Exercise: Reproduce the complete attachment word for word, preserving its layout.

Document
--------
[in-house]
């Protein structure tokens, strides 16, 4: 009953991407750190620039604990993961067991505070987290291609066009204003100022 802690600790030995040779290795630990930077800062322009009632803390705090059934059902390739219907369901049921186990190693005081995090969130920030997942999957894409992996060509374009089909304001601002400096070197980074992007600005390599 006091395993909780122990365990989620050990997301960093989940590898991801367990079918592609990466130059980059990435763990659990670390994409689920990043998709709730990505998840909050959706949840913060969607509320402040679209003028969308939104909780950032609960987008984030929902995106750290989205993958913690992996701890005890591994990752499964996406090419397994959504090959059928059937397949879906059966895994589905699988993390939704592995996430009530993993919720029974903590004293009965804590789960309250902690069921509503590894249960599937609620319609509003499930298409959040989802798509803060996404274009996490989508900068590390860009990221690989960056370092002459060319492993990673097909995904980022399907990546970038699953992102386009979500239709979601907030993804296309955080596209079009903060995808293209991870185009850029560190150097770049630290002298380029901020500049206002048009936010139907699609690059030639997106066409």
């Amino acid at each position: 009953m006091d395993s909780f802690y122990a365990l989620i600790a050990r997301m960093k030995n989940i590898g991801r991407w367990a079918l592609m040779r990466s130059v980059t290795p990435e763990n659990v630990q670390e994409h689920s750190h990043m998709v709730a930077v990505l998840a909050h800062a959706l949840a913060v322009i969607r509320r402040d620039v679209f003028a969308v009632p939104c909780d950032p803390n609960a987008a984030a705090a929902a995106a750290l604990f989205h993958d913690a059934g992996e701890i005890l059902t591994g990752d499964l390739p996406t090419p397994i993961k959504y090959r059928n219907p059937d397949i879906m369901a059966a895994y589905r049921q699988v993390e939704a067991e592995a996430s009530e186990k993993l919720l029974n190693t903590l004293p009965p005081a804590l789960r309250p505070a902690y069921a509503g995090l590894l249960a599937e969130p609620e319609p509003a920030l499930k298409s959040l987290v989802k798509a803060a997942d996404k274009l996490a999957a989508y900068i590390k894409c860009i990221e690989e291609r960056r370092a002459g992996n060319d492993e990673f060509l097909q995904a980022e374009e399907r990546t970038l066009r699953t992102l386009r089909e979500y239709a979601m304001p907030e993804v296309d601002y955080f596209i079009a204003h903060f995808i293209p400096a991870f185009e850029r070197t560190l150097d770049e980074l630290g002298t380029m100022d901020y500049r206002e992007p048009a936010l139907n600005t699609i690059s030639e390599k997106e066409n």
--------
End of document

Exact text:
[in-house]
């Protein structure tokens, strides 16, 4: 009953991407750190620039604990993961067991505070987290291609066009204003100022 802690600790030995040779290795630990930077800062322009009632803390705090059934059902390739219907369901049921186990190693005081995090969130920030997942999957894409992996060509374009089909304001601002400096070197980074992007600005390599 006091395993909780122990365990989620050990997301960093989940590898991801367990079918592609990466130059980059990435763990659990670390994409689920990043998709709730990505998840909050959706949840913060969607509320402040679209003028969308939104909780950032609960987008984030929902995106750290989205993958913690992996701890005890591994990752499964996406090419397994959504090959059928059937397949879906059966895994589905699988993390939704592995996430009530993993919720029974903590004293009965804590789960309250902690069921509503590894249960599937609620319609509003499930298409959040989802798509803060996404274009996490989508900068590390860009990221690989960056370092002459060319492993990673097909995904980022399907990546970038699953992102386009979500239709979601907030993804296309955080596209079009903060995808293209991870185009850029560190150097770049630290002298380029901020500049206002048009936010139907699609690059030639997106066409």
């Amino acid at each position: 009953m006091d395993s909780f802690y122990a365990l989620i600790a050990r997301m960093k030995n989940i590898g991801r991407w367990a079918l592609m040779r990466s130059v980059t290795p990435e763990n659990v630990q670390e994409h689920s750190h990043m998709v709730a930077v990505l998840a909050h800062a959706l949840a913060v322009i969607r509320r402040d620039v679209f003028a969308v009632p939104c909780d950032p803390n609960a987008a984030a705090a929902a995106a750290l604990f989205h993958d913690a059934g992996e701890i005890l059902t591994g990752d499964l390739p996406t090419p397994i993961k959504y090959r059928n219907p059937d397949i879906m369901a059966a895994y589905r049921q699988v993390e939704a067991e592995a996430s009530e186990k993993l919720l029974n190693t903590l004293p009965p005081a804590l789960r309250p505070a902690y069921a509503g995090l590894l249960a599937e969130p609620e319609p509003a920030l499930k298409s959040l987290v989802k798509a803060a997942d996404k274009l996490a999957a989508y900068i590390k894409c860009i990221e690989e291609r960056r370092a002459g992996n060319d492993e990673f060509l097909q995904a980022e374009e399907r990546t970038l066009r699953t992102l386009r089909e979500y239709a979601m304001p907030e993804v296309d601002y955080f596209i079009a204003h903060f995808i293209p400096a991870f185009e850029r070197t560190l150097d770049e980074l630290g002298t380029m100022d901020y500049r206002e992007p048009a936010l139907n600005t699609i690059s030639e390599k997106e066409n």